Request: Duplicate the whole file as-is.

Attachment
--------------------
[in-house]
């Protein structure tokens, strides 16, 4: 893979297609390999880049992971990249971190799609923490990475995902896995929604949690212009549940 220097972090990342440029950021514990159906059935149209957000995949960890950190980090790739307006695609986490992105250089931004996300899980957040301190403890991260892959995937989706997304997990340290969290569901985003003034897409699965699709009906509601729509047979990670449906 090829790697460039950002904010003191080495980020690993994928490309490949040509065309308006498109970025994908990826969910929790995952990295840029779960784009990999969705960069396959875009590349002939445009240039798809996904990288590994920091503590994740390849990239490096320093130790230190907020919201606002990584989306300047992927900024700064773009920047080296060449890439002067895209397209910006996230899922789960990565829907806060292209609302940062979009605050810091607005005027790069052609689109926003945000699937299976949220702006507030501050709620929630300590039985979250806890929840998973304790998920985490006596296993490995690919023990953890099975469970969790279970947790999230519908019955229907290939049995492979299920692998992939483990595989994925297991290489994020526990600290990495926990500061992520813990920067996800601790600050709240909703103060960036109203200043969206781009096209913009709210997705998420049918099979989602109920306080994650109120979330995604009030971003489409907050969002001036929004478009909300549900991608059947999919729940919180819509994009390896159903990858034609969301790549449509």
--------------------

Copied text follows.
[in-house]
């Protein structure tokens, strides 16, 4: 893979297609390999880049992971990249971190799609923490990475995902896995929604949690212009549940 220097972090990342440029950021514990159906059935149209957000995949960890950190980090790739307006695609986490992105250089931004996300899980957040301190403890991260892959995937989706997304997990340290969290569901985003003034897409699965699709009906509601729509047979990670449906 090829790697460039950002904010003191080495980020690993994928490309490949040509065309308006498109970025994908990826969910929790995952990295840029779960784009990999969705960069396959875009590349002939445009240039798809996904990288590994920091503590994740390849990239490096320093130790230190907020919201606002990584989306300047992927900024700064773009920047080296060449890439002067895209397209910006996230899922789960990565829907806060292209609302940062979009605050810091607005005027790069052609689109926003945000699937299976949220702006507030501050709620929630300590039985979250806890929840998973304790998920985490006596296993490995690919023990953890099975469970969790279970947790999230519908019955229907290939049995492979299920692998992939483990595989994925297991290489994020526990600290990495926990500061992520813990920067996800601790600050709240909703103060960036109203200043969206781009096209913009709210997705998420049918099979989602109920306080994650109120979330995604009030971003489409907050969002001036929004478009909300549900991608059947999919729940919180819509994009390896159903990858034609969301790549449509």